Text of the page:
I have a new novel coming out later this year called The Tower of Babel. It is a departure from the Locket Saga because it is a contemporary suspense mystery. To set this scene up, our POV character is at a party where she learns that the man she is working with is friends with the family whose child she surrogated. She doesn’t want the man she works with to know about it.

Have you ever read a book in which you felt one with the point-of-view character? That’s what can easily happen when you are reading a book written in Deep POV.

From the very first page, the author drops you in the protagonist’s shoes, encouraging you to see their world and experience their journey through their eyes. It’s novels like these that are often so easy to consume, and deep POV makes many of them tick.

Parameters of Deep POV

Once you’ve taken the time to develop your characters, it is time to go even deeper into POV. Here are a few key parameters to keep in mind.

  1. Limit your character’s knowledge
  2. Cut filter words
  3. Limit dialogue and thought tags
  4. Show Don’t Tell
  5. Become your POV character
  6. Avoid passive voice
  7. Avoid character thought explanations
  8. Handle hide your POV character’s thoughts carefully
  9. Avoid having the POV character asking questions in his internal dialogue.
  10. Avoid having POV characters filling the reader in on story facts.

In most contemporary fiction, characters don’t speak to readers. They don’t acknowledge that they’re even there. If you want readers lost in your fictional world, you don’t want to do anything that reminds them they’re reading fiction. Once characters acknowledge readers, readers become distracted by story structure. The reader is no longer a participant but revert to being an audience. The reader sees more than the events of the story, he sees the framework and the individual pieces and loses the fictional flow.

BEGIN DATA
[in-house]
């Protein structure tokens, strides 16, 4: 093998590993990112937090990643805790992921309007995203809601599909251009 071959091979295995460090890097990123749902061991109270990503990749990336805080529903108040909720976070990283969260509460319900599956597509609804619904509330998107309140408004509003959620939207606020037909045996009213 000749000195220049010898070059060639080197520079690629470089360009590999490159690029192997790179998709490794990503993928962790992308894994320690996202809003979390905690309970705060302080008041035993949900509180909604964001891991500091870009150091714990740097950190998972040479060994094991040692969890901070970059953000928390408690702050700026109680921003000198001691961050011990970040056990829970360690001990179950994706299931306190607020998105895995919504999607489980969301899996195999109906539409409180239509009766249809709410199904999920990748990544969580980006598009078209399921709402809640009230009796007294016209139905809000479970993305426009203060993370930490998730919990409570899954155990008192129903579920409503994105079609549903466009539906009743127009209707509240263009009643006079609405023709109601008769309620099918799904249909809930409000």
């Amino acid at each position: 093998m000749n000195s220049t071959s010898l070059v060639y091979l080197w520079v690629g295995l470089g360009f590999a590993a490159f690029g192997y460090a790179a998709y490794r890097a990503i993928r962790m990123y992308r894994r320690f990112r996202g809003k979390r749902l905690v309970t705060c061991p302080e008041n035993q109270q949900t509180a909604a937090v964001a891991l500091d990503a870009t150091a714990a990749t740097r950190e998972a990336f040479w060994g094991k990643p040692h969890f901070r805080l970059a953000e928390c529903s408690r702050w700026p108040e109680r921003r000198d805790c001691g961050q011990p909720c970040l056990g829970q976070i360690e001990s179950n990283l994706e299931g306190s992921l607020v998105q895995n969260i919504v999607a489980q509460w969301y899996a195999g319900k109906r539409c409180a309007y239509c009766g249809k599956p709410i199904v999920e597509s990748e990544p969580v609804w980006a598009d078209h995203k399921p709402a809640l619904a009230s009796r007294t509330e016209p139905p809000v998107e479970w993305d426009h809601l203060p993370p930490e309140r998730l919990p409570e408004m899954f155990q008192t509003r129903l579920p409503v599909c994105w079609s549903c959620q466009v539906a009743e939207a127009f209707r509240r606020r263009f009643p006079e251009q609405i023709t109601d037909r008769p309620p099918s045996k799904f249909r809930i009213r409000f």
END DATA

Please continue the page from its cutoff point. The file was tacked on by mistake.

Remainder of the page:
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Time to Edit Your Novel

During the past several weeks in my blogs about editing novels, I have been about dialogue and this week I am continuing on this theme. This week we’re going over an important aspect of dialogue that actually relates to every aspect of the novel and that is, it must be interesting enough to keep the reader engaged. I know I have mentioned this before, but this is so important, I have designated an entire post to this subject.

Why Are We Having This Conversation?

When writing a conversation between characters, it is important that these conversations draw your readers along through the story and move the story forward. Every conversation in your novel must have a point that draws the story forward or that conversation should be eliminated from the story. When editing your dialogue, be conscious of what you want to achieve. What information o you want to pass to the reader. Do you want to get the reader get to know one or more of your character better? Knowing dialogue’s purpose beforehand allows you to direct your conversation.

Be sure that your dialogue sounds like real people talking. Ask yourself as you edit, “Does it sound like a real conversation or does it sound contrived.

Determine the correct topic for the conversation. What goals do you want the conversation to accomplish? Determine if this is the right place in the story to have this conversation or would it be better to have it earlier or later in the book.

If two people are just getting to know one another in the story, try to find things that they have in common interest that the reader would also find interesting. Discovering common likes and dislikes opens up a bond between two people. It harnesses the human touch to one’s relationship.

Maintaining Reader Interest During Monologues

Keep the theme of the conversation interesting to the reader. If you find that a conversation between characters is getting boring, cut. If you find that your reader is likely to skip over a portion of dialogue, delete it. (that goes for any portion of your novel. If it isn’t moving the story forward or keeping the reader engaged, cut it.)